menacingly points his gun at them about half a dozen times. To shoot or
      not to shoot, that is the question. Gerentex, if summarized as a
      character, would be "the guy who constantly points his gun like an empty

      Much of the episode is Trance-Harper-Gerentex dialog, some of it
      reasonable, but a lot of it hurling itself over the precipice of
      self-parody. The writers employ the tactic of using cartoon lines and then
      immediately making fun of them. Example: After Gerentex utters a cornball
      villain threat, Harper asks, "Do you practice those lines in a mirror?"
      It's hard to laugh at something like that when you're still reeling over
      the astonishing cartoonishness of the preceding line. There are also a few
      too many long-winded soliloquies; when dialog sounds written instead of
      said, I find myself taken out of the moment.

      Gerentex's brilliant plan is to acquire information to track down a
      mysterious Perseid diary that supposedly documents the slipstream route to
      the lost capital of the Commonwealth, where great wealth or universal
      rulership apparently awaits whomever finds it. (My question is why the
      people who have this information haven't tracked the diary down
      themselves.) Basically it's an avenue for a poor man's "Indiana Jones"
      adventure. But before we get that, we get a lot of two arch-enemies
      gabbing / arguing / threatening / beating / sneering / blathering /
      double-crossing / gun-pointing. It goes on too long. Truth in journalism
      compels me to say that I did appreciate seeing one thing reinforced about
      Harper -- the fact that he can hold his own and isn't always such a nice
      guy. He might be small and a tech geek, but he's certainly not afraid of
      Gerentex and is quite prepared to kill him if he can ever get untied.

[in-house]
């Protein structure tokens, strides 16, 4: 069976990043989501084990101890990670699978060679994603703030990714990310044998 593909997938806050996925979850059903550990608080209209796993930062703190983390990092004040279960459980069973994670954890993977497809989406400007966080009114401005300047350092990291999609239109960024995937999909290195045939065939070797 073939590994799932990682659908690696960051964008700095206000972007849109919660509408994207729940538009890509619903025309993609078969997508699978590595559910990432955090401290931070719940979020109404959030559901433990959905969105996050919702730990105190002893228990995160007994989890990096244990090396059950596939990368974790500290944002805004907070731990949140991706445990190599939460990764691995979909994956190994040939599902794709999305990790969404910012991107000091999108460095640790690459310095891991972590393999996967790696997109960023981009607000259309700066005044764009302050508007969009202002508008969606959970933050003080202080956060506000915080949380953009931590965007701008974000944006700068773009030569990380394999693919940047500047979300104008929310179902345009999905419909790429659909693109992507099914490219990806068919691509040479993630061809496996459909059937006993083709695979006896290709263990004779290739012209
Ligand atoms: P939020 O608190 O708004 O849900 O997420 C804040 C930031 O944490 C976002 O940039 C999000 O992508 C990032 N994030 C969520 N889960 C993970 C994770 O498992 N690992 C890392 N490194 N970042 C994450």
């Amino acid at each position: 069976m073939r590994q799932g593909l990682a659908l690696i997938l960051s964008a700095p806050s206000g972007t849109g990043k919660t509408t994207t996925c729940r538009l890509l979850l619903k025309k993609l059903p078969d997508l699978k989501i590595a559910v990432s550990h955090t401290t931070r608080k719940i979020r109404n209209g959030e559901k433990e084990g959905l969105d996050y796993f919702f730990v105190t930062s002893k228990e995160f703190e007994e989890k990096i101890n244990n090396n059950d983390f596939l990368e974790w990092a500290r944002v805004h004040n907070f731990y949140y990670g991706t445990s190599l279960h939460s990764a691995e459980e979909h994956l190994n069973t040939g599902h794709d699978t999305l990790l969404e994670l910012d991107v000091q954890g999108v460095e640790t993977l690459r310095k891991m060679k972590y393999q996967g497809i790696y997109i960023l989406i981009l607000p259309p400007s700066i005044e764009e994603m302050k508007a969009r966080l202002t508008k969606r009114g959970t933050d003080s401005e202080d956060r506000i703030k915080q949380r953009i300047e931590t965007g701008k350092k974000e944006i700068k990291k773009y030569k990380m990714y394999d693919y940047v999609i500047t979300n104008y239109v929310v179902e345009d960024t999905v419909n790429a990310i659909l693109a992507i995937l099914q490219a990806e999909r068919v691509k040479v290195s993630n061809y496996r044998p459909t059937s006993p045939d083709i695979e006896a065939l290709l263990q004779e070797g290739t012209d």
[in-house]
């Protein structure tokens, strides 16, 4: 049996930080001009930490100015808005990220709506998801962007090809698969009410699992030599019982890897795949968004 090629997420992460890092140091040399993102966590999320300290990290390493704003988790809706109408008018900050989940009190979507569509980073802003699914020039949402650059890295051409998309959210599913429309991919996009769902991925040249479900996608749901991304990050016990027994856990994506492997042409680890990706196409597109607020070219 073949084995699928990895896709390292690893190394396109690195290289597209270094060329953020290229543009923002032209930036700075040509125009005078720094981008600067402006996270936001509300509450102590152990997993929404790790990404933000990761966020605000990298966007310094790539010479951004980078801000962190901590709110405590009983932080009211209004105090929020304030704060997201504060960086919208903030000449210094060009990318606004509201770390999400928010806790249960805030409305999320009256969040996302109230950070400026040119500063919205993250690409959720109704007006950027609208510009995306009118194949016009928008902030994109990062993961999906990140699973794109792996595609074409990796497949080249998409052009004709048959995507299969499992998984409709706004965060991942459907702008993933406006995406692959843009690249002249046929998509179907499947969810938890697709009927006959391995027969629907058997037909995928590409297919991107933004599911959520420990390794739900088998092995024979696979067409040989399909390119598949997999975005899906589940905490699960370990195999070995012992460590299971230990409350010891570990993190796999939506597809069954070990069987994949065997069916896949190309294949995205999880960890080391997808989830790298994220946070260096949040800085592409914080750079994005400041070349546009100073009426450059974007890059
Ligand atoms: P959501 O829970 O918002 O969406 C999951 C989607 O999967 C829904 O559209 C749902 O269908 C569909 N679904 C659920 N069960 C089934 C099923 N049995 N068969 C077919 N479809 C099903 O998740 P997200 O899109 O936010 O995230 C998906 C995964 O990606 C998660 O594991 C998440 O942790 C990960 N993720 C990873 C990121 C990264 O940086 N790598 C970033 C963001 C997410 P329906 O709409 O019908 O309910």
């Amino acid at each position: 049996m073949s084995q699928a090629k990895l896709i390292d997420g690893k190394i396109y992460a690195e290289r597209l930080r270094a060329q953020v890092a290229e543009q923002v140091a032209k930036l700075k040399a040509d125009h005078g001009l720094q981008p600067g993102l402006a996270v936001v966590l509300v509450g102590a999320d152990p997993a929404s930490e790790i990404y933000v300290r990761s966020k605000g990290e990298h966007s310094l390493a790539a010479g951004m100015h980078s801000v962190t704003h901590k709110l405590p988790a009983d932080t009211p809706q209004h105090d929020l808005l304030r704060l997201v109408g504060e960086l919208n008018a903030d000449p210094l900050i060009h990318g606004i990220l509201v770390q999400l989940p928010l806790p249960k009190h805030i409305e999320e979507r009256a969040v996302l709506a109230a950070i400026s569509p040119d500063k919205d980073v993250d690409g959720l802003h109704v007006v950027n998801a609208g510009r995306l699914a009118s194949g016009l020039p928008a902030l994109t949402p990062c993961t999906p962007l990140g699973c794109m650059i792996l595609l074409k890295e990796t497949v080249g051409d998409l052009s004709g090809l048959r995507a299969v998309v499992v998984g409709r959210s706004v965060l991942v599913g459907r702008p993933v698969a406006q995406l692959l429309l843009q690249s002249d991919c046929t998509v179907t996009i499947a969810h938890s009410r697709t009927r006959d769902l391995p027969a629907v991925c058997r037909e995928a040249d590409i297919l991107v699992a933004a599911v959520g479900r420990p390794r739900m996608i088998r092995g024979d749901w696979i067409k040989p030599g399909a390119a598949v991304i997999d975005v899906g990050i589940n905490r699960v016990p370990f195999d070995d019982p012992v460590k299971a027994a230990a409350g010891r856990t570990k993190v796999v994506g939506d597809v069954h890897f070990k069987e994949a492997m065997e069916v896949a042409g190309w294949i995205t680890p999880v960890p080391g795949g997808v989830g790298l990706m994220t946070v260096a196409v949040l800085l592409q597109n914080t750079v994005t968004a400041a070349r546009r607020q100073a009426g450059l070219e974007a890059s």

Harper's speech about growing up on brutal planet Earth shows the tough
      guy in him, although, again, the soliloquy method makes itself too

      It would seem Gerentex sees himself as cursed being a Nightsider -- a
      species much disliked through the galaxy -- and he wants to compensate for
      his low social standing by escaping into wealth, which he does not have
      but hopes to acquire once he makes some big scores and settles his debts.
      Too bad any sympathy we might have for him is eroded when he repeatedly
      electroshocks Harper and Trance for the sheer fun of it. It's hard to care
      about someone who moans about being oppressed while walking all over
      others and laughing about it.

      No matter, since the real threat here are the alien bounty hunters. The
      plot takes us through a series of events ranging from a space battle to a
      shootout in a casino (featuring the actually neat visual of a space-casino
      station, complete with huge neon external displays), and Harper getting
      the upper hand and then Gerentex getting the upper hand, until we
      ultimately end up in the caves of the aforementioned "Indiana Jones"
      premise, complete with booby traps.

      As a TV production, "Loathing" is lacking, to put it mildly. The visual
      effects during the space battle are, quite frankly, pathetic (this series
      has done much better) and the editing during this dogfight borders on